Stainless Steel Washers
The Leeboards and Rudder Board would be under good amount of stress when you’re sailing upwind and it’ll be rubbing on to the ‘crutches’ tube and the fastening nut. This rubbing/abrasion would cause a metal washer to rust over time.
I personally want this part to last a good amount of time before I rebuild the leeboards/rudder again. So, I went on eBay and bought a set of M6 40mm A2 Stainless Steel Penny Washers for £2.10/10pcs. I went on to glue them onto the leeboard mounting holes using 2-Part Epoxy.
Also don’t bother drilling holes for the Leeboard tie downs if you’re building this sail kit for an inflatable. It’ll just look messy having too many ropes around when you sail. You could just retract the ‘crutches’ leeboard mounting tubes to ‘hug’ the kayak and it’ll stay there, trust me.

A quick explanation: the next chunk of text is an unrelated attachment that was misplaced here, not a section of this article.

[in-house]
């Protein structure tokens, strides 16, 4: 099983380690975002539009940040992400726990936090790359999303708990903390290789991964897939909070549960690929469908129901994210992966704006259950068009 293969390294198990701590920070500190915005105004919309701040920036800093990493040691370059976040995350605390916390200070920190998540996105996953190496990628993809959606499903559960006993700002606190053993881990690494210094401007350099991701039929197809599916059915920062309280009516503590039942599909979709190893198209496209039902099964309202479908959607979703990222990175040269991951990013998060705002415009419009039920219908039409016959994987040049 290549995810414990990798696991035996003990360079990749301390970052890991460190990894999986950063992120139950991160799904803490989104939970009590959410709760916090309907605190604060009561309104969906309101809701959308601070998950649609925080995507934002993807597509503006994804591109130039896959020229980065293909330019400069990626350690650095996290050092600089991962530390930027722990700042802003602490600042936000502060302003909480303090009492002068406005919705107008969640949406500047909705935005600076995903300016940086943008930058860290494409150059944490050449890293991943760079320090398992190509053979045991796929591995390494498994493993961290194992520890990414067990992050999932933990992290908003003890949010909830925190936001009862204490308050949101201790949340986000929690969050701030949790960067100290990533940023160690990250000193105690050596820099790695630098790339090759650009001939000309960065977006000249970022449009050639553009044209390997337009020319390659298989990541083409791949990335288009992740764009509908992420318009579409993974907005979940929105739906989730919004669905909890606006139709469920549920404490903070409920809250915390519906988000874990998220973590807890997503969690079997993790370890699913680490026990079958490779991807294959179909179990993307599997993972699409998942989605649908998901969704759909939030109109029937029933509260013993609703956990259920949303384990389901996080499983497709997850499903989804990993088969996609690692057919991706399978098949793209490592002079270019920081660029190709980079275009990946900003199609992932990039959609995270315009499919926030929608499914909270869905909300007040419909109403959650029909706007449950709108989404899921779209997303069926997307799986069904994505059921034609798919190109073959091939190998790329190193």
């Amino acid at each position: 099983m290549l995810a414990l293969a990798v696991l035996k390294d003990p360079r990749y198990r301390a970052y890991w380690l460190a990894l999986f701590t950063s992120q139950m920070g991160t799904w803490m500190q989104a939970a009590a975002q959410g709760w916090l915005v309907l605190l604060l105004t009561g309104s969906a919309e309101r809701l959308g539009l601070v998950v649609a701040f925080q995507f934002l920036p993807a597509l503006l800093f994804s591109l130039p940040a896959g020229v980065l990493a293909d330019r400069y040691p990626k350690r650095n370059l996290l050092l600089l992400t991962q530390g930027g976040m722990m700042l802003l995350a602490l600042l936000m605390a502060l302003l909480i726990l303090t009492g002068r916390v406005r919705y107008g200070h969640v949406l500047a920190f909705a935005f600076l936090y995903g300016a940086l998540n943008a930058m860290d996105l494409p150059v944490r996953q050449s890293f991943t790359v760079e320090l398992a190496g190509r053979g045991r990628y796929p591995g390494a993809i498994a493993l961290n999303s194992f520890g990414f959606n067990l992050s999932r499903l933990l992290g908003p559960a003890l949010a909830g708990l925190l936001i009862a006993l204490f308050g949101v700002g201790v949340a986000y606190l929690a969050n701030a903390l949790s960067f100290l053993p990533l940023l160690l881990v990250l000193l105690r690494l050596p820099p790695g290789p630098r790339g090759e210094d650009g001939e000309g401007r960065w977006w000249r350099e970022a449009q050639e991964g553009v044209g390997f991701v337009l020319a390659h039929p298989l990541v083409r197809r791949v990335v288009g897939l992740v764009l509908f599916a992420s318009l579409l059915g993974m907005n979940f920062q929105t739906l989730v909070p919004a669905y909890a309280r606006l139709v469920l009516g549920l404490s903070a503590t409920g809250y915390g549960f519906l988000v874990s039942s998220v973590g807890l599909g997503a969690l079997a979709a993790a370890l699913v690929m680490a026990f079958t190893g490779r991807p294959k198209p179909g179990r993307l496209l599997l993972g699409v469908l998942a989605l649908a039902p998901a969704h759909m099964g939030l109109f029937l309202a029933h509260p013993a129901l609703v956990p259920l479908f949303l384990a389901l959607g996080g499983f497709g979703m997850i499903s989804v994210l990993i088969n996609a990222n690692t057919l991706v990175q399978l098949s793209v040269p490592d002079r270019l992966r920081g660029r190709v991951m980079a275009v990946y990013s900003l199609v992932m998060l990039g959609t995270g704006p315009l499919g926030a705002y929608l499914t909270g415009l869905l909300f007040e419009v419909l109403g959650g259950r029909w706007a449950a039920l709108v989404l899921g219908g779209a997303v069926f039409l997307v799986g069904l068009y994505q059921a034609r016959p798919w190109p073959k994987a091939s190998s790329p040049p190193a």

No, not that foil for cooking your weekend roast dinner. A foil is a profile or shape of the Leeboard or Rudder board when you plane/skim it to cut through water.
Don’t bog your head on this one, just go with the easiest and smoothest foil you can form with your bare hands and a good planer, grinder or a sander. Just try your best to make both leeboards identically formed.
When you’re ready for the ‘need for speed’, go ahead invest more time in building an improved foil rudder and leeboard.
I got my style or design of the leeboards from existing small sail-crafts pictures. Once again, there’s no right or wrong answer to what shape your leeboards you choose.